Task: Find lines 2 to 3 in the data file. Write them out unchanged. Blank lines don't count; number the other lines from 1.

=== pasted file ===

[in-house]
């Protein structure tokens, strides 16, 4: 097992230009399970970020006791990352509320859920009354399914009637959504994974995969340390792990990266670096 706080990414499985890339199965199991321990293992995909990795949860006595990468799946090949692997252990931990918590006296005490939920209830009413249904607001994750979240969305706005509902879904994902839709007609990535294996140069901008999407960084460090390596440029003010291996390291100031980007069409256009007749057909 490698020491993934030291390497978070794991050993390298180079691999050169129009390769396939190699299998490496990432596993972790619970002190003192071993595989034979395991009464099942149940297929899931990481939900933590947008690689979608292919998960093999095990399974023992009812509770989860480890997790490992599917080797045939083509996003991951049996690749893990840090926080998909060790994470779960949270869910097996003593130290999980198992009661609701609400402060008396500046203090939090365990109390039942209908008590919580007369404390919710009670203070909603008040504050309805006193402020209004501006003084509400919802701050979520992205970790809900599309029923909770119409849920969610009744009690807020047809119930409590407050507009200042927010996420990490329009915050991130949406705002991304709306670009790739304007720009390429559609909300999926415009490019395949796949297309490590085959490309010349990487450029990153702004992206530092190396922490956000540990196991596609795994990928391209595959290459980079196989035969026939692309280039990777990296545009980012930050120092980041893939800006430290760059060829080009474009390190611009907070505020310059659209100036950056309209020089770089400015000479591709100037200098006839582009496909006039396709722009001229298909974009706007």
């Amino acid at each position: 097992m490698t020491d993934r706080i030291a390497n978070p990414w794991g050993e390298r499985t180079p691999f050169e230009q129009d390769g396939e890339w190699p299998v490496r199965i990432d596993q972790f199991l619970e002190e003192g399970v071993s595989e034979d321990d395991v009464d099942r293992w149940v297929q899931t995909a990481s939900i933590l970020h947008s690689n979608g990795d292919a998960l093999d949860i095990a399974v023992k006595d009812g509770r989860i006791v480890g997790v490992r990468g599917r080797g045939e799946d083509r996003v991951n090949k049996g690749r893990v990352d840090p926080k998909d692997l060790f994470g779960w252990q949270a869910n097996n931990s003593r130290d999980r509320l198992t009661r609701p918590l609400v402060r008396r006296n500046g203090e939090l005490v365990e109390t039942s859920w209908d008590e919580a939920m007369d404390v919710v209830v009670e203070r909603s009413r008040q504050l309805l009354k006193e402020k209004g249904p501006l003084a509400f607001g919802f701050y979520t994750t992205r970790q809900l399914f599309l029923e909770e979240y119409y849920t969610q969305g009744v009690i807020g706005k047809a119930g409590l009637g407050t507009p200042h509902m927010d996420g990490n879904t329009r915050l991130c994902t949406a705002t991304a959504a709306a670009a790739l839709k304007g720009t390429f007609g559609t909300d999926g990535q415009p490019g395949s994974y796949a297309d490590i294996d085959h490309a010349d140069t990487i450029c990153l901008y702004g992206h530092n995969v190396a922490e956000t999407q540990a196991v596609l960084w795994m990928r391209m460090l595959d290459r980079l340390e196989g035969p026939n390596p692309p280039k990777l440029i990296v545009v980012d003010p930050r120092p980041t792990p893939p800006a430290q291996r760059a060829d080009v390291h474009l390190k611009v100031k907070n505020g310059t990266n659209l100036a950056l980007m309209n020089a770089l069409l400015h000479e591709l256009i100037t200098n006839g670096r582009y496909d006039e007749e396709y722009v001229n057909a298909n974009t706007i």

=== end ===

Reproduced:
């Protein structure tokens, strides 16, 4: 097992230009399970970020006791990352509320859920009354399914009637959504994974995969340390792990990266670096 706080990414499985890339199965199991321990293992995909990795949860006595990468799946090949692997252990931990918590006296005490939920209830009413249904607001994750979240969305706005509902879904994902839709007609990535294996140069901008999407960084460090390596440029003010291996390291100031980007069409256009007749057909 490698020491993934030291390497978070794991050993390298180079691999050169129009390769396939190699299998490496990432596993972790619970002190003192071993595989034979395991009464099942149940297929899931990481939900933590947008690689979608292919998960093999095990399974023992009812509770989860480890997790490992599917080797045939083509996003991951049996690749893990840090926080998909060790994470779960949270869910097996003593130290999980198992009661609701609400402060008396500046203090939090365990109390039942209908008590919580007369404390919710009670203070909603008040504050309805006193402020209004501006003084509400919802701050979520992205970790809900599309029923909770119409849920969610009744009690807020047809119930409590407050507009200042927010996420990490329009915050991130949406705002991304709306670009790739304007720009390429559609909300999926415009490019395949796949297309490590085959490309010349990487450029990153702004992206530092190396922490956000540990196991596609795994990928391209595959290459980079196989035969026939692309280039990777990296545009980012930050120092980041893939800006430290760059060829080009474009390190611009907070505020310059659209100036950056309209020089770089400015000479591709100037200098006839582009496909006039396709722009001229298909974009706007």
């Amino acid at each position: 097992m490698t020491d993934r706080i030291a390497n978070p990414w794991g050993e390298r499985t180079p691999f050169e230009q129009d390769g396939e890339w190699p299998v490496r199965i990432d596993q972790f199991l619970e002190e003192g399970v071993s595989e034979d321990d395991v009464d099942r293992w149940v297929q899931t995909a990481s939900i933590l970020h947008s690689n979608g990795d292919a998960l093999d949860i095990a399974v023992k006595d009812g509770r989860i006791v480890g997790v490992r990468g599917r080797g045939e799946d083509r996003v991951n090949k049996g690749r893990v990352d840090p926080k998909d692997l060790f994470g779960w252990q949270a869910n097996n931990s003593r130290d999980r509320l198992t009661r609701p918590l609400v402060r008396r006296n500046g203090e939090l005490v365990e109390t039942s859920w209908d008590e919580a939920m007369d404390v919710v209830v009670e203070r909603s009413r008040q504050l309805l009354k006193e402020k209004g249904p501006l003084a509400f607001g919802f701050y979520t994750t992205r970790q809900l399914f599309l029923e909770e979240y119409y849920t969610q969305g009744v009690i807020g706005k047809a119930g409590l009637g407050t507009p200042h509902m927010d996420g990490n879904t329009r915050l991130c994902t949406a705002t991304a959504a709306a670009a790739l839709k304007g720009t390429f007609g559609t909300d999926g990535q415009p490019g395949s994974y796949a297309d490590i294996d085959h490309a010349d140069t990487i450029c990153l901008y702004g992206h530092n995969v190396a922490e956000t999407q540990a196991v596609l960084w795994m990928r391209m460090l595959d290459r980079l340390e196989g035969p026939n390596p692309p280039k990777l440029i990296v545009v980012d003010p930050r120092p980041t792990p893939p800006a430290q291996r760059a060829d080009v390291h474009l390190k611009v100031k907070n505020g310059t990266n659209l100036a950056l980007m309209n020089a770089l069409l400015h000479e591709l256009i100037t200098n006839g670096r582009y496909d006039e007749e396709y722009v001229n057909a298909n974009t706007i």